What You Should Know:
– The U.S. Department of Health and Human Services (HHS) awards $12.M to expand COVID-19 testing across 35 health centers in Georgia.
– HRSA-funded health centers will use this funding to expand the range of testing and testing-related activities to best address the needs of their local communities.
Today, the U.S. Department of Health and Human Services (HHS), through the Health Resources and Services Administration (HRSA), awarded $12,280,445 to 35 health centers in Georgia, to expand COVID-19 testing. Today’s funding for health centers is part of the Paycheck Protection Program and Health Care Enhancement Act, signed into law by President Trump on April 24th. The legislation provides funding for small businesses and individuals financially affected by COVID-19, additional funding for hospitals and healthcare providers, and increased testing capabilities to help track the spread and impact of the coronavirus.
HRSA-funded health centers will use this funding to expand the range of testing and testing-related activities to best address the needs of their local communities, including the purchase of personal protective equipment; training for staff, outreach, procurement and administration of tests; laboratory services; notifying identified contacts of infected health center patients of their exposure to COVID-19; and the expansion of walk-up or drive-up testing capabilities.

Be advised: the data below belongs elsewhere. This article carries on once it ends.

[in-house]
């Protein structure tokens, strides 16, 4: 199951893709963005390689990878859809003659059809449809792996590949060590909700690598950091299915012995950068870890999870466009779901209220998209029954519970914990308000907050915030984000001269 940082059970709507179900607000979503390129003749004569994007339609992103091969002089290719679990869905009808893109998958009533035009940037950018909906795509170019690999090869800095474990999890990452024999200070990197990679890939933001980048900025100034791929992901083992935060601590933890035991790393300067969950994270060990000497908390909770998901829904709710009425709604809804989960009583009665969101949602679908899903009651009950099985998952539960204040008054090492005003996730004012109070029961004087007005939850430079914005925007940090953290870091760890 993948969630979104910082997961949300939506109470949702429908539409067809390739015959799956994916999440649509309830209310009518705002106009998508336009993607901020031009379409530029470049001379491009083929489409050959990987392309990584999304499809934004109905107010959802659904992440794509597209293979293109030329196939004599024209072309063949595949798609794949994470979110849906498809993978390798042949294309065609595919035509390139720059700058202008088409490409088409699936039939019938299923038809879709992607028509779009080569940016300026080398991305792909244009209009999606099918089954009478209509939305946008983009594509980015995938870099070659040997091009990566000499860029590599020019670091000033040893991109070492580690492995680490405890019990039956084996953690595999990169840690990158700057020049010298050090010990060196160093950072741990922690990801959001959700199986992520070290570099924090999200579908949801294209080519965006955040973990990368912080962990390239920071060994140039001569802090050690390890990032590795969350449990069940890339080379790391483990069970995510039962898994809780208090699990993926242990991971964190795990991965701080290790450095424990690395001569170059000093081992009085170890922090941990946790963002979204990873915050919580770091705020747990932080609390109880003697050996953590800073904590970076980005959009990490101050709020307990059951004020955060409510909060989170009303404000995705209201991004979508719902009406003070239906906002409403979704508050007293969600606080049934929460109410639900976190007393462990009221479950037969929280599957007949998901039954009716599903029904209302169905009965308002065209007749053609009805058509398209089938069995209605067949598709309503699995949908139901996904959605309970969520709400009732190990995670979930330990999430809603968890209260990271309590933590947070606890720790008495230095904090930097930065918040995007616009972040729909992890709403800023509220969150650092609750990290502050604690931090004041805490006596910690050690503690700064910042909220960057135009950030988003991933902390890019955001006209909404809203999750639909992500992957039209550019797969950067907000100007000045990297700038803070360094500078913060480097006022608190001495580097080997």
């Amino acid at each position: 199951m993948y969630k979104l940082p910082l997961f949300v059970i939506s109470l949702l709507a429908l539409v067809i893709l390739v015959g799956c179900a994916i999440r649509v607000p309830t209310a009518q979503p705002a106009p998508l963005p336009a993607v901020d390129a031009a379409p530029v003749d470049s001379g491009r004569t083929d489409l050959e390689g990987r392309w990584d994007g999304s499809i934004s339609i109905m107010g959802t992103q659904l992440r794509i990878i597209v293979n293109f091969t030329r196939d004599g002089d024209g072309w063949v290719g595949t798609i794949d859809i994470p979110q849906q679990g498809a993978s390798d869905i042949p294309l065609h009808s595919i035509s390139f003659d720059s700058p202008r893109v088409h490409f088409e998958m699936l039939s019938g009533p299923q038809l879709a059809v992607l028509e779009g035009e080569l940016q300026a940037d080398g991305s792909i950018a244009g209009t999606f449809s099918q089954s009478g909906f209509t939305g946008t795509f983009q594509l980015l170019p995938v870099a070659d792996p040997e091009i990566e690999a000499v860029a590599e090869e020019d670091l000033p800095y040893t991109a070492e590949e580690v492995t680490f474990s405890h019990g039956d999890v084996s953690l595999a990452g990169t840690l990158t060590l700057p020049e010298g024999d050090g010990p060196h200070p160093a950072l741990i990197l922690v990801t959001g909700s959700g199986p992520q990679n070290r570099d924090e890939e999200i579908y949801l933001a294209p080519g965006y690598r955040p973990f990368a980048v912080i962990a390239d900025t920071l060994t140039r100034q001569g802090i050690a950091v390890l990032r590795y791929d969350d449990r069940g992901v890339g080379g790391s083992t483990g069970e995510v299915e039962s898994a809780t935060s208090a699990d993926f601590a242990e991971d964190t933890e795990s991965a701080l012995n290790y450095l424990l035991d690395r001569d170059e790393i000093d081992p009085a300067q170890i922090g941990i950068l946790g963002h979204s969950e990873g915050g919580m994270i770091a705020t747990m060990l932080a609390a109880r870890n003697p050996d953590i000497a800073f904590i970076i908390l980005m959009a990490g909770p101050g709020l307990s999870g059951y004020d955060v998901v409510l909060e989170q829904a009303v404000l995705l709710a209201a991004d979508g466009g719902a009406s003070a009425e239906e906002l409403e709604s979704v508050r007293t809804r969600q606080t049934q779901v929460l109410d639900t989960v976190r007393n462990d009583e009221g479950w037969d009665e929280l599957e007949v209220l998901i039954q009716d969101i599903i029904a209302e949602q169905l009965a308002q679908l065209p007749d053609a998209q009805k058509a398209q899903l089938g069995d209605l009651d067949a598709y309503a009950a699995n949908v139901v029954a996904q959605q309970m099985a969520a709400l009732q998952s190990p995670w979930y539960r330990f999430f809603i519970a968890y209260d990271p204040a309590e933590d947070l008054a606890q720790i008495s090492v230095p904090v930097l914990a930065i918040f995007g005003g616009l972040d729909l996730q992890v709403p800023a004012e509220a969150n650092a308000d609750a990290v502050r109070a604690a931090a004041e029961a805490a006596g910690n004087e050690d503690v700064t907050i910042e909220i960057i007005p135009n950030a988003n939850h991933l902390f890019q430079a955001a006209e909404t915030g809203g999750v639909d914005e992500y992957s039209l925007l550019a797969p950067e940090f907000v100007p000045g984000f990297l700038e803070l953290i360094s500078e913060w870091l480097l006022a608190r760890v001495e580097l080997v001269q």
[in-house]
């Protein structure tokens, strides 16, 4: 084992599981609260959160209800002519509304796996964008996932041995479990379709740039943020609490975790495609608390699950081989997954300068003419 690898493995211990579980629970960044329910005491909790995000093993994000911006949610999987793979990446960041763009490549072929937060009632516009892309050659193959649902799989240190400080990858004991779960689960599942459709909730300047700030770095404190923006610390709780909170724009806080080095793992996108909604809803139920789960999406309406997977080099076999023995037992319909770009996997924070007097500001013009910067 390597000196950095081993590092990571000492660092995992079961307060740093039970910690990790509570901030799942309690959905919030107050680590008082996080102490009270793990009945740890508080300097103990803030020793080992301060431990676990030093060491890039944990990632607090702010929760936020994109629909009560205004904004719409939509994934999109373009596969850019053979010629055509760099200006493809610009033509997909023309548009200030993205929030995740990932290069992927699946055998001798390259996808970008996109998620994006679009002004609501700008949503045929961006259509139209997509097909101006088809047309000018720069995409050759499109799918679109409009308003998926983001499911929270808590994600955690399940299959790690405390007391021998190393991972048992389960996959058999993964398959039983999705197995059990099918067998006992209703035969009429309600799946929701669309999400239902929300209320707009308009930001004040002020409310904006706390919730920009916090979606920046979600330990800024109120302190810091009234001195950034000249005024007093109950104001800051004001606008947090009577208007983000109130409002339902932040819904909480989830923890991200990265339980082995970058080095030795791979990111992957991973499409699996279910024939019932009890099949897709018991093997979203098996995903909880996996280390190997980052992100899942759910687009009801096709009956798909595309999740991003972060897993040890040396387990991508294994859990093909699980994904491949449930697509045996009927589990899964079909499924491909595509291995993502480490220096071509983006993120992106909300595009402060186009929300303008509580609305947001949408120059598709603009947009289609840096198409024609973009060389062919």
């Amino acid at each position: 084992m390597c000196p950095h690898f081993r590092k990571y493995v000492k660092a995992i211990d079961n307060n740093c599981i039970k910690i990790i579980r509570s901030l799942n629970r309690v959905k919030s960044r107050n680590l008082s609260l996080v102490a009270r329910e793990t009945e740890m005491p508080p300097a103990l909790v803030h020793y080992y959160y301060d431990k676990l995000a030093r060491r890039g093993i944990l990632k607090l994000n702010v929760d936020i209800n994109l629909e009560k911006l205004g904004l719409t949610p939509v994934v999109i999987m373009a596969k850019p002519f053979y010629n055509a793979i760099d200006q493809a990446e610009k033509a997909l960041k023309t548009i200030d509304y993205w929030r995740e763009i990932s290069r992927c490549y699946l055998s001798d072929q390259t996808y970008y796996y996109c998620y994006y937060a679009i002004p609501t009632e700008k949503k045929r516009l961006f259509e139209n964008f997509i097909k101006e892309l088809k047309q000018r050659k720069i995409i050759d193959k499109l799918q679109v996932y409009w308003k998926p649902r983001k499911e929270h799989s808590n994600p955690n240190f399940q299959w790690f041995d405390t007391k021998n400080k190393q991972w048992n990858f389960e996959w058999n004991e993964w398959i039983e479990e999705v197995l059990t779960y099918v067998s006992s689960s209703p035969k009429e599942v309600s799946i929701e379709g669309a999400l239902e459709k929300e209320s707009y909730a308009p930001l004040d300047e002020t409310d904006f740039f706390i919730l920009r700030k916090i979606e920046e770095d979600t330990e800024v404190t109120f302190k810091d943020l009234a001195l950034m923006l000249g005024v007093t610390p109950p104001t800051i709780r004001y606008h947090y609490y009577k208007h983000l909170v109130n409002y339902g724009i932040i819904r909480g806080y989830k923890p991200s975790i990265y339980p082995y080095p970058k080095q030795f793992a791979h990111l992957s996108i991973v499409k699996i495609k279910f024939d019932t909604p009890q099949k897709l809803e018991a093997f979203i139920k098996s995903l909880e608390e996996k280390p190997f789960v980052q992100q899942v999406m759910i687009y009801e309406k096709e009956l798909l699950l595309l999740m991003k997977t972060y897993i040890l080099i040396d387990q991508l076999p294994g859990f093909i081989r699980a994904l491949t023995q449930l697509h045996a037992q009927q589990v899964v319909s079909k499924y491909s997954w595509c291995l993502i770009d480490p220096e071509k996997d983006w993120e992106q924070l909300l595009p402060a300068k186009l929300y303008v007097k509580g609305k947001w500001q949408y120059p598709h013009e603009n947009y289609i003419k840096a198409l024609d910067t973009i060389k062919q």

Across the nation, nearly $583 million was awarded to 1,385 HRSA-funded health centers in all 50 states, the District of Columbia, and eight U.S. territories to support their testing capacity. Nearly 88 percent of HRSA-funded health centers report testing patients, with more than 65 percent offering walk-up or drive-up testing. Health centers are currently providing more than 100,000 weekly COVID-19 tests in their local communities.
“This new funding secured by President Trump will expand the work health centers are doing to test Americans for COVID-19,” said HHS Secretary Alex Azar. “Widespread testing is a critical step in reopening America, and health centers are vital to making testing easily accessible, especially for underserved and minority populations. Further, because health centers can help notify contacts of patients who test positive, they will continue playing an important role in cooperating with state and local public health departments.”